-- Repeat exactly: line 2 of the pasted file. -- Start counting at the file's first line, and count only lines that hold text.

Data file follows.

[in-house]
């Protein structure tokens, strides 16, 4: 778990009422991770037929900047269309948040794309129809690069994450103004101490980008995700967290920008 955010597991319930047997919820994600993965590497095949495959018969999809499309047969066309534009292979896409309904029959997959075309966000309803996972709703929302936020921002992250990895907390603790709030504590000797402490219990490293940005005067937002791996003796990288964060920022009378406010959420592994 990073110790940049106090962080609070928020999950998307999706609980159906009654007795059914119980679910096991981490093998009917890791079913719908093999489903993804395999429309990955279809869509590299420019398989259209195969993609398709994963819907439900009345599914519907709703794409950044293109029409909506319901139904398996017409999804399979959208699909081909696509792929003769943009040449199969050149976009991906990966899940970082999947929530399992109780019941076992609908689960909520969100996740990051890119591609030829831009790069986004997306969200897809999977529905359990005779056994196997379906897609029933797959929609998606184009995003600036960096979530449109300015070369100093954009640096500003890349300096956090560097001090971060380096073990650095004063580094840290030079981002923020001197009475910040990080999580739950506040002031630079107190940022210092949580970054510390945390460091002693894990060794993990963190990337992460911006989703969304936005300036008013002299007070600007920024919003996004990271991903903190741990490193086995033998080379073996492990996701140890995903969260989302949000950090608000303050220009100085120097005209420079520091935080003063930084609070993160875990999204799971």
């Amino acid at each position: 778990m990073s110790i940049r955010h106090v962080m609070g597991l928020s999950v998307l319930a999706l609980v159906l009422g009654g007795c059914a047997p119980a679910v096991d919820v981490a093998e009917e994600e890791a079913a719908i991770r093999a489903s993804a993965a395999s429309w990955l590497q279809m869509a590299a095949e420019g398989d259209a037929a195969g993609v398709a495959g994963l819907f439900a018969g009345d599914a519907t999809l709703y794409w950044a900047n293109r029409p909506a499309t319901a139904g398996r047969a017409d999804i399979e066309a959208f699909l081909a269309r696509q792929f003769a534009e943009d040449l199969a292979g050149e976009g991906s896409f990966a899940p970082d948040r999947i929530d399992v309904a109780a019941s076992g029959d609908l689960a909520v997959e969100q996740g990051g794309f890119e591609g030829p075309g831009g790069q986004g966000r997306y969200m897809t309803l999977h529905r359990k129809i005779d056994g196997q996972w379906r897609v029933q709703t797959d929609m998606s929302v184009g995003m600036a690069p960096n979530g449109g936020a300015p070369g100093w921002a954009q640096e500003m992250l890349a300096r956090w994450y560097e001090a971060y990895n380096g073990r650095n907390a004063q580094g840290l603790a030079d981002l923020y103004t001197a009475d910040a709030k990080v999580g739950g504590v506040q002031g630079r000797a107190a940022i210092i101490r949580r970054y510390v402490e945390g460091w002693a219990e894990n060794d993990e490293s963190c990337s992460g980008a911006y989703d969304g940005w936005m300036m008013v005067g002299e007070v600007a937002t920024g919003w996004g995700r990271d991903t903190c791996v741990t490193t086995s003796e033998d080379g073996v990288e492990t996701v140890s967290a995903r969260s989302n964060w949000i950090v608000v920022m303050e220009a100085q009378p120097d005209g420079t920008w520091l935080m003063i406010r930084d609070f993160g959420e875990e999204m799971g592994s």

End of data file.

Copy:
């Protein structure tokens, strides 16, 4: 778990009422991770037929900047269309948040794309129809690069994450103004101490980008995700967290920008 955010597991319930047997919820994600993965590497095949495959018969999809499309047969066309534009292979896409309904029959997959075309966000309803996972709703929302936020921002992250990895907390603790709030504590000797402490219990490293940005005067937002791996003796990288964060920022009378406010959420592994 990073110790940049106090962080609070928020999950998307999706609980159906009654007795059914119980679910096991981490093998009917890791079913719908093999489903993804395999429309990955279809869509590299420019398989259209195969993609398709994963819907439900009345599914519907709703794409950044293109029409909506319901139904398996017409999804399979959208699909081909696509792929003769943009040449199969050149976009991906990966899940970082999947929530399992109780019941076992609908689960909520969100996740990051890119591609030829831009790069986004997306969200897809999977529905359990005779056994196997379906897609029933797959929609998606184009995003600036960096979530449109300015070369100093954009640096500003890349300096956090560097001090971060380096073990650095004063580094840290030079981002923020001197009475910040990080999580739950506040002031630079107190940022210092949580970054510390945390460091002693894990060794993990963190990337992460911006989703969304936005300036008013002299007070600007920024919003996004990271991903903190741990490193086995033998080379073996492990996701140890995903969260989302949000950090608000303050220009100085120097005209420079520091935080003063930084609070993160875990999204799971």